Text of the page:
This is all well and good, but far more exciting is that we have only begun to scratch the surface of how this “always-on” Internet world of ours might transform for the better our inner lives as it has our external ones.
How this might come to be came into focus for me through a conversation with the President of one of California's most admired colleges of graduate education.
In the process of helping to develop a five year strategic plan for the school, the President and I were discussing the relative merit of enrollment growth of online versus traditional on-campus enrollment.
As we were getting pretty granular into the various modeling approaches and ways to assign value to a “virtual” versus an in-person student, I stopped and noticed a certain pause and quiet in the room.
I looked up, and in the President’s eyes was a faraway look.
He paused, and then quietly said, “values-based education cannot be measured, it just is.”
He then took a sip of water, and more loudly added, “and it is only from this place do we measure our outcomes, not the other way around.”
This inside out approach is where technology can and will lead us.
It will be a slow and bumpy, but very much an upwardly sloping road, towards all of us being truly well educated - online.
Written by Dave Lavinsky on Friday, March 8, 2013
The word "crux" is an interesting word. It's a noun that can be defined as: (1) the decisive or most important point at issue, or (2) a particular point of difficulty.
In either case, the word aptly applies to raising funding for your business, because in doing so, most entrepreneurs and business owners encounter difficulties.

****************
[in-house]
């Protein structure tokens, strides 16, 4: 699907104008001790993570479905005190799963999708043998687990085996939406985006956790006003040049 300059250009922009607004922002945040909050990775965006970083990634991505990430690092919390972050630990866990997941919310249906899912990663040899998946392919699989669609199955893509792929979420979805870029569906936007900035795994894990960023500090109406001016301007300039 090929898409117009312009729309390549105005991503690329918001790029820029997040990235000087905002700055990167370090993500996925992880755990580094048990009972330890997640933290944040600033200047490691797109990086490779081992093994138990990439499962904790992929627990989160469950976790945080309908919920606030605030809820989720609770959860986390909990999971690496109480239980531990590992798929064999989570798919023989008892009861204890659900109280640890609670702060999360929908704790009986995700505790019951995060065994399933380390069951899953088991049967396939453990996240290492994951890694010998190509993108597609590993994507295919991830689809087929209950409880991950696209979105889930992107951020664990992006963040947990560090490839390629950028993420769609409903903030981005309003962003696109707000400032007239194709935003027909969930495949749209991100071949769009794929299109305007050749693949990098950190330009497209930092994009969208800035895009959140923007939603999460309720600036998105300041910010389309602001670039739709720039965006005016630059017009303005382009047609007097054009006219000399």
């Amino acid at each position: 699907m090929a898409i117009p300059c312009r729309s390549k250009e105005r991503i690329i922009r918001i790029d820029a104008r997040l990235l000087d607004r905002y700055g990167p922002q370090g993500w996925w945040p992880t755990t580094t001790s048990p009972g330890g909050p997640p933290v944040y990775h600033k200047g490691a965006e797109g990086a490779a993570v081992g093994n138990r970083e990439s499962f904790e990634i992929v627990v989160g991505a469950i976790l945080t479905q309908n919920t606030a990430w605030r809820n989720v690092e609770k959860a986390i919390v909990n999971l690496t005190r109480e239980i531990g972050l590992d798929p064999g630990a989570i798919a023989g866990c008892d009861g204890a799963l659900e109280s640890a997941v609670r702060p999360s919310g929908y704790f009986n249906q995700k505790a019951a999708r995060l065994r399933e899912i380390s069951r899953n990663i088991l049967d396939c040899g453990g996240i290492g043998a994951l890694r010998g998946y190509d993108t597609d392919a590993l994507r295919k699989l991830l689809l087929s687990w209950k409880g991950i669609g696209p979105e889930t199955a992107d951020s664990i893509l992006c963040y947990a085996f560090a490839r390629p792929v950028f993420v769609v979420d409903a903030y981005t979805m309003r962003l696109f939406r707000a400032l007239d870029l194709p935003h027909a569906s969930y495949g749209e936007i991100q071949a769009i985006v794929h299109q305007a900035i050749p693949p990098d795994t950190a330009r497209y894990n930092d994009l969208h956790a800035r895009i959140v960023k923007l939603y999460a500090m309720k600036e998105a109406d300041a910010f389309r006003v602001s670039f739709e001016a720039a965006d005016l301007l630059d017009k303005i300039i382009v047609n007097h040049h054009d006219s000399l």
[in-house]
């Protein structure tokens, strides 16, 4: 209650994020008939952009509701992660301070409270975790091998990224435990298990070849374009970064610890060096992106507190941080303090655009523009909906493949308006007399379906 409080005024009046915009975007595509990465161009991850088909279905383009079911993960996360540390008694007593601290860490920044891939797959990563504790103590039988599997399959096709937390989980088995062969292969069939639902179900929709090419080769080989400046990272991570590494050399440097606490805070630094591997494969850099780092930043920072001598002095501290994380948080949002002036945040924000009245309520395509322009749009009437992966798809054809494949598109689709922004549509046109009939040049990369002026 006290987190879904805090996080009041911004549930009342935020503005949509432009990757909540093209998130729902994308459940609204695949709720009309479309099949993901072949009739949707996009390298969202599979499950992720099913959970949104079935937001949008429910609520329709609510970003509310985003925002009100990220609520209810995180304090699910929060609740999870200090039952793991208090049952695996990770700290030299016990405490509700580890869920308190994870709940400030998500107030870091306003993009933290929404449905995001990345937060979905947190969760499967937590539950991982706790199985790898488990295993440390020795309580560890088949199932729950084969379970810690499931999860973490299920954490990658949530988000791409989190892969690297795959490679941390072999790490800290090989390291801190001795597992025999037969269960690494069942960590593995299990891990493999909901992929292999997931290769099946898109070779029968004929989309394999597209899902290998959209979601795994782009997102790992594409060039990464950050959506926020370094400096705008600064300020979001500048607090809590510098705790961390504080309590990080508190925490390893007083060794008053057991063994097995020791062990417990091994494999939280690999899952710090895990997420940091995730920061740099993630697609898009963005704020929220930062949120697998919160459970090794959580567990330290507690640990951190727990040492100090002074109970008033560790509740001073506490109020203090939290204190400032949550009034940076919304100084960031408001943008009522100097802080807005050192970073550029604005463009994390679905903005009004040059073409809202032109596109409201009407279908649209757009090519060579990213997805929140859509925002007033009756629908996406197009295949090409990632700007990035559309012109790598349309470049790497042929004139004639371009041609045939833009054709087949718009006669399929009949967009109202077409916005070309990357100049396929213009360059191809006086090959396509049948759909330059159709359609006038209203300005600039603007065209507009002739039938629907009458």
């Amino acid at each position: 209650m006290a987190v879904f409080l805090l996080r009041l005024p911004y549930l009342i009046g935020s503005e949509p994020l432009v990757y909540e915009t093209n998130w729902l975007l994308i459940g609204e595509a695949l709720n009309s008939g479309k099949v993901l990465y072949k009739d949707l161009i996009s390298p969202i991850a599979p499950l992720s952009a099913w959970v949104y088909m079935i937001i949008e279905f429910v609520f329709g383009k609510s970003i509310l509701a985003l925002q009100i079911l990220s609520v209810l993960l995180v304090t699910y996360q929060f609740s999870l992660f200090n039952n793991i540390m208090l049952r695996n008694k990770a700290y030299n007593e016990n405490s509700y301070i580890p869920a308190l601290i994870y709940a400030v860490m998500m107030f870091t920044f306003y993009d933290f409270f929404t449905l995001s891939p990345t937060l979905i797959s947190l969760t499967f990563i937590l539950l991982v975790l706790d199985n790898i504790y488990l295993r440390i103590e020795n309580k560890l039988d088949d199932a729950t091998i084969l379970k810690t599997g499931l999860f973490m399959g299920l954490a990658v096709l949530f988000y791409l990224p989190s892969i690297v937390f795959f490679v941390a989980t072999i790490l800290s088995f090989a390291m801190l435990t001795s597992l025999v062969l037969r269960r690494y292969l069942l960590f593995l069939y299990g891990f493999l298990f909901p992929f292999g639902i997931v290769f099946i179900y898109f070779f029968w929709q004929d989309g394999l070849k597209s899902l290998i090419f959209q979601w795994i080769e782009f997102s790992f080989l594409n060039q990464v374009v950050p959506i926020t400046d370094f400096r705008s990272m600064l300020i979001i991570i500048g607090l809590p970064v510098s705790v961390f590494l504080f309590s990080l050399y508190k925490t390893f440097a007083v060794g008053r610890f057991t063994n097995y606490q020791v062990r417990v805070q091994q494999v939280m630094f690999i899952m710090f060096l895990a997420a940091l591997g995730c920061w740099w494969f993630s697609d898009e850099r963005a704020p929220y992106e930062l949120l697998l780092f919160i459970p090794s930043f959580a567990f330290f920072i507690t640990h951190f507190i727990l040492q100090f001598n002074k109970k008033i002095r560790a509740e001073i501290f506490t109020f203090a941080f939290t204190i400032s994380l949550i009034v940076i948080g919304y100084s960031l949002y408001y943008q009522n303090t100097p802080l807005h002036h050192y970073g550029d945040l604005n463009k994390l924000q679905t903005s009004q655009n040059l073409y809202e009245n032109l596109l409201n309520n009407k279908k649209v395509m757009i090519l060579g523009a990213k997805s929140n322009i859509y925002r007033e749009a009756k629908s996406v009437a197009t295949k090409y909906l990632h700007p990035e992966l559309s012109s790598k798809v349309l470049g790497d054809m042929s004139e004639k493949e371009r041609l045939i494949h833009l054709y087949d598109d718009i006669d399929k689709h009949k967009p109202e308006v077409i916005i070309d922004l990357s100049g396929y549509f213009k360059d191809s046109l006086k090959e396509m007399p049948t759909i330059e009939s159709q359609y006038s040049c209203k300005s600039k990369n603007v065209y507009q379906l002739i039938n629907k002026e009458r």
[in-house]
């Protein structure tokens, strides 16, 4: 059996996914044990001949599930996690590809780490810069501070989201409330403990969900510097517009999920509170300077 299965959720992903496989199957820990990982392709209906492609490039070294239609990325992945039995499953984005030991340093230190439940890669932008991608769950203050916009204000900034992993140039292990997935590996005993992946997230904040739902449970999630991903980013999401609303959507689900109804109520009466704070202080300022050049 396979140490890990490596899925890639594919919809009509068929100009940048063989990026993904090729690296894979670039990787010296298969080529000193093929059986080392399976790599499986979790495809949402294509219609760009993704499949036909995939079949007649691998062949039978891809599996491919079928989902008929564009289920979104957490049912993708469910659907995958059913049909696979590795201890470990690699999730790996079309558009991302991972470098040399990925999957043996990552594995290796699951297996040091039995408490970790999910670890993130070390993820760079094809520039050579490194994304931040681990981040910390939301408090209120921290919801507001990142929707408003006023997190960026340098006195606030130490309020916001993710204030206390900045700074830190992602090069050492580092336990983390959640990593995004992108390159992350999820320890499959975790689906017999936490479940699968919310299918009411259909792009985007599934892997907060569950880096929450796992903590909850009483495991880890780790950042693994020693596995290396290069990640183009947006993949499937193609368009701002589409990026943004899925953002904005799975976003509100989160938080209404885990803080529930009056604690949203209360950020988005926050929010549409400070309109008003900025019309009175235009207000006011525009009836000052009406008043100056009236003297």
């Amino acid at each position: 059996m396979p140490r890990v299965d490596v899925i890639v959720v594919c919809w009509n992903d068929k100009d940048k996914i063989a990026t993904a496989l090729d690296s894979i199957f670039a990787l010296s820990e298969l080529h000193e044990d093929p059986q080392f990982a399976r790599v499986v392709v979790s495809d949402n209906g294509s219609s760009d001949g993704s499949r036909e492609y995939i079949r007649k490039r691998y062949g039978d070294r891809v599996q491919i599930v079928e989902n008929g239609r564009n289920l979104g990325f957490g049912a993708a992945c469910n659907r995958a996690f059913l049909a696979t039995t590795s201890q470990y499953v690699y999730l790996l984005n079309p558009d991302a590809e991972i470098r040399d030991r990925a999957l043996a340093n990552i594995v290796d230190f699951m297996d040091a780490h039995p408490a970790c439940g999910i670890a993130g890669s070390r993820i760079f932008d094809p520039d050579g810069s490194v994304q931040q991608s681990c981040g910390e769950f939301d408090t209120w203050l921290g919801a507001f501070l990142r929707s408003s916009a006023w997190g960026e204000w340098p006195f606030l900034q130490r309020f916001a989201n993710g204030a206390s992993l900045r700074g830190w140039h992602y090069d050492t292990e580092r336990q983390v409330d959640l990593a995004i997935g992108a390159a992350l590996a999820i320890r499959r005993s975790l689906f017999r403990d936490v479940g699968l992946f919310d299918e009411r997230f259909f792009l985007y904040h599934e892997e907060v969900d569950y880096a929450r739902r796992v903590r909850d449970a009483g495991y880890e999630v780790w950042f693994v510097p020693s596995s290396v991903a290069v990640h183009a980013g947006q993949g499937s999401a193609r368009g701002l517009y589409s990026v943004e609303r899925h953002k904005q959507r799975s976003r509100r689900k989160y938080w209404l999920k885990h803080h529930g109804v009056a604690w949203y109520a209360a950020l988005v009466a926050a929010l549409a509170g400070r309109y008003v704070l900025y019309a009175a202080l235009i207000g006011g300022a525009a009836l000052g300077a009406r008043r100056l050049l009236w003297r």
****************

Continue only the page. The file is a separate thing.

I believe the crux to successfully raising money for your business lies initially in understanding that investors are essentially professional risk managers.
Let me explain. Most sources of money, like banks and institutional equity investors (defined as institutions like venture capital firms, private equity firms and corporations that invest), are essentially professional risk managers. That is, they successfully invest or lend money by managing the risk that the money will be repaid or not.
So, your job as the entrepreneur seeking capital is to reduce your investor or lender's risk.
Let me give you a simple example. Let's say that both you and your worst enemy both wished to open a new restaurant.
In this scenario, which is the riskier investment?
- You have put together a business plan for the new restaurant.
- Your worst enemy has also put together a business plan for the restaurant...and he/she has also put together the menu, secured a deal for leasing space, received a detailed contract with a design/build firm, signed an employment agreement with the head chef, etc.
Clearly investing in your worst enemy is less risky, because they have already accomplished some of their "risk mitigating milestones."
Establishing Your Risk Mitigating Milestones
A "risk mitigating milestone" is an event that when completed, makes your company more likely to succeed. For example, for a restaurant, some of the "risk mitigating milestones" would include:
- Finding the location
- Getting the permits and licenses
- Building out the restaurant
- Hiring and training the staff
- Opening the restaurant
- Reaching $20,000 in monthly sales
- Reaching $50,000 in monthly sales
As you can see, each time the restaurant achieves a milestone, the risk to the investor or lender decreases significantly. There are fewer things that can go wrong. And by the time the business reaches its last milestone, it has virtually no risk of failure.